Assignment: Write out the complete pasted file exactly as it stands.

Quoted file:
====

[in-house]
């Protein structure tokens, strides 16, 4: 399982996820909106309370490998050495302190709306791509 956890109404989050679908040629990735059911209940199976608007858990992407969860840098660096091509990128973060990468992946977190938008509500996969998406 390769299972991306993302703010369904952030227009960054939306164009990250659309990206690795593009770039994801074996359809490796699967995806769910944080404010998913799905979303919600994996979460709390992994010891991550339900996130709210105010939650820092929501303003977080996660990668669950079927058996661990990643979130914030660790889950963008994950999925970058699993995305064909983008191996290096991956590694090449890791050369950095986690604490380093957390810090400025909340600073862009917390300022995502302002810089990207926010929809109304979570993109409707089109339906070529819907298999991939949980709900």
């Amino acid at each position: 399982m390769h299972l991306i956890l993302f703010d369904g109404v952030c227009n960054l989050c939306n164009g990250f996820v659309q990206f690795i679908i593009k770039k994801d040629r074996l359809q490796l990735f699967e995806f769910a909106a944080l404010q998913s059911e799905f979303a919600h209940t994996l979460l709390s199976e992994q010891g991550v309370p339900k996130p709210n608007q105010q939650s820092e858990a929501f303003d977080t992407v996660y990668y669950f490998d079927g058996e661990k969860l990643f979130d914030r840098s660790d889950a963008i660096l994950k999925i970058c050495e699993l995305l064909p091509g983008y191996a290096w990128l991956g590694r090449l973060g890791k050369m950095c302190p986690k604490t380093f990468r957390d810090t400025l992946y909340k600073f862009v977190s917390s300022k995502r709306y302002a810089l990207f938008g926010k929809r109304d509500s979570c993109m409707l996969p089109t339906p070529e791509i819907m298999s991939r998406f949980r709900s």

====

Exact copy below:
[in-house]
């Protein structure tokens, strides 16, 4: 399982996820909106309370490998050495302190709306791509 956890109404989050679908040629990735059911209940199976608007858990992407969860840098660096091509990128973060990468992946977190938008509500996969998406 390769299972991306993302703010369904952030227009960054939306164009990250659309990206690795593009770039994801074996359809490796699967995806769910944080404010998913799905979303919600994996979460709390992994010891991550339900996130709210105010939650820092929501303003977080996660990668669950079927058996661990990643979130914030660790889950963008994950999925970058699993995305064909983008191996290096991956590694090449890791050369950095986690604490380093957390810090400025909340600073862009917390300022995502302002810089990207926010929809109304979570993109409707089109339906070529819907298999991939949980709900």
């Amino acid at each position: 399982m390769h299972l991306i956890l993302f703010d369904g109404v952030c227009n960054l989050c939306n164009g990250f996820v659309q990206f690795i679908i593009k770039k994801d040629r074996l359809q490796l990735f699967e995806f769910a909106a944080l404010q998913s059911e799905f979303a919600h209940t994996l979460l709390s199976e992994q010891g991550v309370p339900k996130p709210n608007q105010q939650s820092e858990a929501f303003d977080t992407v996660y990668y669950f490998d079927g058996e661990k969860l990643f979130d914030r840098s660790d889950a963008i660096l994950k999925i970058c050495e699993l995305l064909p091509g983008y191996a290096w990128l991956g590694r090449l973060g890791k050369m950095c302190p986690k604490t380093f990468r957390d810090t400025l992946y909340k600073f862009v977190s917390s300022k995502r709306y302002a810089l990207f938008g926010k929809r109304d509500s979570c993109m409707l996969p089109t339906p070529e791509i819907m298999s991939r998406f949980r709900s």